Massacres/Mass Murder · Mississippi

Man kills 7 members of his family including wife and child

February 18, 1974
Jefferson County, Mississippi
Frankie Lee Lias kills seven family members including his wife and their child

Lias, 20 at the time of the murders, had fallen from a bicycle ten years before and struck his head. Since that time, he often remarked to friends and family members he received visions from God.

Late on the evening of February 17 or early in the morning of the 18th, Lias acted upon a vision which he claimed was “a Biblical voice” instructing him to kill his family. He shot and killed his wife Carol (18), her mother and stepfather, his teenaged niece and nephew, and his 11-month-old daughter Kenyatta. He also shot his 4-year-old nephew who survived the scene but died in the hospital, and wounded his 19-year-old sister-in-law.

The prosecution suggested at court the murders were an act of revenge, with Lias believing his wife had been unfaithful and their child was fathered by another man. Lias was found guilty and sentenced to life, though his attorney attempted to override the conviction based on Lias’ diagnosis of paranoid schizophrenia around a month after the murders, hoping for Lias to be confined to a mental facility for treatments instead. The courts upheld the original conviction. Lias is still currently incarcerated.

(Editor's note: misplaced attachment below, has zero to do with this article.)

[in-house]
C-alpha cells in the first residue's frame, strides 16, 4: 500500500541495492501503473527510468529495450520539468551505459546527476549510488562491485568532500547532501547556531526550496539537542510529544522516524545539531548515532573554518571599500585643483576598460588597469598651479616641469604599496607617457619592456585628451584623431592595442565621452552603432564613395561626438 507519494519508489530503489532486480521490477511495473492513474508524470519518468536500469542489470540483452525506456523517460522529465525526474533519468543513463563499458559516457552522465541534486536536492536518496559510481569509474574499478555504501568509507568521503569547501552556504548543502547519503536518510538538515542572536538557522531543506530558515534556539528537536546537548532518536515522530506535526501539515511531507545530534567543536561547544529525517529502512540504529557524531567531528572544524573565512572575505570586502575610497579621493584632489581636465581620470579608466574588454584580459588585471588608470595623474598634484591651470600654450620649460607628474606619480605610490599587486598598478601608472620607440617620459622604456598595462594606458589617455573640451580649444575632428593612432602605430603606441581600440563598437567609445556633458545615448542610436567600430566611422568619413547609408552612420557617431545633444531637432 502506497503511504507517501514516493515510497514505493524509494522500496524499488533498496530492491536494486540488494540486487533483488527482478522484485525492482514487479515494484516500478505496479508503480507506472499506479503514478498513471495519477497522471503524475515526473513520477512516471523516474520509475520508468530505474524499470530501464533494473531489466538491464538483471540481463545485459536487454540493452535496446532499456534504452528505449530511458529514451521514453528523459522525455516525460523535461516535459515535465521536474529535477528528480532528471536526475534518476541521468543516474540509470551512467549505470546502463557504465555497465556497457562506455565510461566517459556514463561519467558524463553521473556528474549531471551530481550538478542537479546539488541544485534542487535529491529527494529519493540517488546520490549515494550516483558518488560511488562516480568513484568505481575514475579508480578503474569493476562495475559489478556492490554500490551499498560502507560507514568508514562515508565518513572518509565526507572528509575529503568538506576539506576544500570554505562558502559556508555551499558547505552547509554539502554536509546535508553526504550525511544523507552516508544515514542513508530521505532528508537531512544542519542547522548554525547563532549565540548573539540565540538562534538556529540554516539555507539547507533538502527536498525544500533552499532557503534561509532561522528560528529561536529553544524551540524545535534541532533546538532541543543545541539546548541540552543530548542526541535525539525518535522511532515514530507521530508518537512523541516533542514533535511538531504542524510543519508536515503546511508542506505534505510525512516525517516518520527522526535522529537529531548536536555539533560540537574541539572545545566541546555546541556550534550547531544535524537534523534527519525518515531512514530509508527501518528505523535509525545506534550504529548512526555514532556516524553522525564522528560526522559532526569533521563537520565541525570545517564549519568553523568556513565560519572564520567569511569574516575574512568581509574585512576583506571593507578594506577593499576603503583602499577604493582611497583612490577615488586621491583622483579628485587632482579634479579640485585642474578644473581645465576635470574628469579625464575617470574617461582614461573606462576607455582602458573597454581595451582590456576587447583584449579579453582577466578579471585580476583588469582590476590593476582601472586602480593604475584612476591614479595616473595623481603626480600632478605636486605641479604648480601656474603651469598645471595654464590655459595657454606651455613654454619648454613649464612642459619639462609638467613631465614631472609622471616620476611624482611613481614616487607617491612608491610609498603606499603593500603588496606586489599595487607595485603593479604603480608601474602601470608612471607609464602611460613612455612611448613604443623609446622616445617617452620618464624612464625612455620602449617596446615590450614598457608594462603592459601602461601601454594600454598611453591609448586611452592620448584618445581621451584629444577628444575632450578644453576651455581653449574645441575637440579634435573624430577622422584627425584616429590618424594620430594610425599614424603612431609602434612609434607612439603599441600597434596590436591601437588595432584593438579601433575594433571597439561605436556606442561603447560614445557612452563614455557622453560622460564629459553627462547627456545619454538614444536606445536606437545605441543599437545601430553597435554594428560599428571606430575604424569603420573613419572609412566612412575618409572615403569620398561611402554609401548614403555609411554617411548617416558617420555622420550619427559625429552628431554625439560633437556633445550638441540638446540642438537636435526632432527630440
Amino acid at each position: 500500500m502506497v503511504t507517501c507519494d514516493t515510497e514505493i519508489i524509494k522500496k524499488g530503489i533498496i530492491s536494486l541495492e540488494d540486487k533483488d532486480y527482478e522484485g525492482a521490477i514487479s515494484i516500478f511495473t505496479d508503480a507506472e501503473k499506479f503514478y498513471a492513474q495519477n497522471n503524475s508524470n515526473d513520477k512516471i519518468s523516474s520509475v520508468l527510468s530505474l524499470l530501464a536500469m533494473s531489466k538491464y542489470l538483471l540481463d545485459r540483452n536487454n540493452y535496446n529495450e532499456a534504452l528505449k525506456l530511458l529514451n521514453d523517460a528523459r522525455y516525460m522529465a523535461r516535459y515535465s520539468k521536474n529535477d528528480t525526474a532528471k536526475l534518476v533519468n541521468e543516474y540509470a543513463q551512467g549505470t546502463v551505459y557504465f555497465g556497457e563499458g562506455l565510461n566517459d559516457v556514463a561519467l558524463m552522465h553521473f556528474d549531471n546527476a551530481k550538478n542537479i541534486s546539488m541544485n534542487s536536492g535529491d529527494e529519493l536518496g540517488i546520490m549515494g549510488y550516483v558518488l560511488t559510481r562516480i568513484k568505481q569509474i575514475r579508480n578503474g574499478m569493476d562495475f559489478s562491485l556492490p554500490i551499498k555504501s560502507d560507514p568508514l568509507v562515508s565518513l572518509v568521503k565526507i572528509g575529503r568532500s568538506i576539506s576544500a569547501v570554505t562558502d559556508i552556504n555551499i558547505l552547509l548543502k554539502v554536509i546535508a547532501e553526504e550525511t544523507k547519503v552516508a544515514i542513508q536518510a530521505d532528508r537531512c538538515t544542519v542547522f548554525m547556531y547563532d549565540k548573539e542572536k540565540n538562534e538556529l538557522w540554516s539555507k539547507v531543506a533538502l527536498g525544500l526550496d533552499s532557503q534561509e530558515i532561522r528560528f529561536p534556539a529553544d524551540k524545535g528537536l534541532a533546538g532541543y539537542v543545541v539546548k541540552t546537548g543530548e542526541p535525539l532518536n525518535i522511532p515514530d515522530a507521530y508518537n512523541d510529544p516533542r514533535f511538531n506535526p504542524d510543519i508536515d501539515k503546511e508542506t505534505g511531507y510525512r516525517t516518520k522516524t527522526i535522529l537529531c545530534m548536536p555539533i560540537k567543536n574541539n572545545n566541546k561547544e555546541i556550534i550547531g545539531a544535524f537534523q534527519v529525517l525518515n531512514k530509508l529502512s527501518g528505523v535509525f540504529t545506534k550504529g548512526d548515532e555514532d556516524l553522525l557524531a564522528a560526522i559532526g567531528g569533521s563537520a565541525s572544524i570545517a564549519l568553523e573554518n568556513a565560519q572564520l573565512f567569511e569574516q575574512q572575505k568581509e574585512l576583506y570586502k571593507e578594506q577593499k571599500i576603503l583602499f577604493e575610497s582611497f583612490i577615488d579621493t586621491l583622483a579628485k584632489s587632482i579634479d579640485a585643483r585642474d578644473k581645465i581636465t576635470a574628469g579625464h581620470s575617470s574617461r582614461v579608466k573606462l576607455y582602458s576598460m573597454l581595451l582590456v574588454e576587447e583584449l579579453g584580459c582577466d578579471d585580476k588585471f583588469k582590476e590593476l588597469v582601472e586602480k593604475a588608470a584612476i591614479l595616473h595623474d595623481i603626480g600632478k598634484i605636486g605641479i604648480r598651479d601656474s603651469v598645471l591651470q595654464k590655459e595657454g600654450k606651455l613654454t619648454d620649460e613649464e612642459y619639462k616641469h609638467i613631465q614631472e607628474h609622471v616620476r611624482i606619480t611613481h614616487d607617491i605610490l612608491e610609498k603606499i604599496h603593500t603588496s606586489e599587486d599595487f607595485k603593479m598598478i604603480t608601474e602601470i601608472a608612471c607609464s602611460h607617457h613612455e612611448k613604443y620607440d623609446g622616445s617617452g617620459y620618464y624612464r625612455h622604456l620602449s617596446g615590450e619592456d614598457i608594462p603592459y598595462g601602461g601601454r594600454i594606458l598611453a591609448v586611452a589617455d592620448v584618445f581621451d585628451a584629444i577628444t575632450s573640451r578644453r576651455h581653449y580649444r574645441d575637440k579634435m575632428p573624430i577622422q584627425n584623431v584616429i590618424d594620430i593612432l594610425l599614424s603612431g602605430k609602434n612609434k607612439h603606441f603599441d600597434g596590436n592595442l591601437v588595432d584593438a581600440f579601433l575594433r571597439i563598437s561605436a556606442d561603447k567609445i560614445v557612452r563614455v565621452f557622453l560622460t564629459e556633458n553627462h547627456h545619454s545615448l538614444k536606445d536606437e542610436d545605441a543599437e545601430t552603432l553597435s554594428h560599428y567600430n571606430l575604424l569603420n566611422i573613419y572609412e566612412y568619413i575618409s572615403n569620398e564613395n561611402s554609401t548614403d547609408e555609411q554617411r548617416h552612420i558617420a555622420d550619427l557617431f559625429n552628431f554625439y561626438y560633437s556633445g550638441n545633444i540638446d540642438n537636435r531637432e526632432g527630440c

The slain victims were:

  • Kenyatta Lias (11 months)
  • Lenny Ross (4)
  • Dennis Williams (16)
  • Toni Ross (17)
  • Carol Lee Lias (18)
  • Leo McDonald (37)
  • Jimmie Ross Williams (39)

Sources:
362 So. 2d 198 (1978). Frankie Lee LIAS v. STATE of Mississippi. No. 50444. Supreme Court of Mississippi. August 23, 1978. https://law.justia.com/cases/mississippi/supreme-court/1978/50444-0.html
“Court Upholds Murder Conviction Despite Sanity Questions.” Clarion-Ledger [Jackson, Mississippi]. August 24, 1978
“Judge directs Lias to be returned to Whitfield.” Hattiesburg American. February 14, 1975
“Man Kills Wife, 5 Others on ‘Orders’.” The Republic [Columbus, Indiana]. February 18, 1974
“Youth Held For 7 Slayings Had ‘Visions’.” Des Moines Tribune. February 19, 1974

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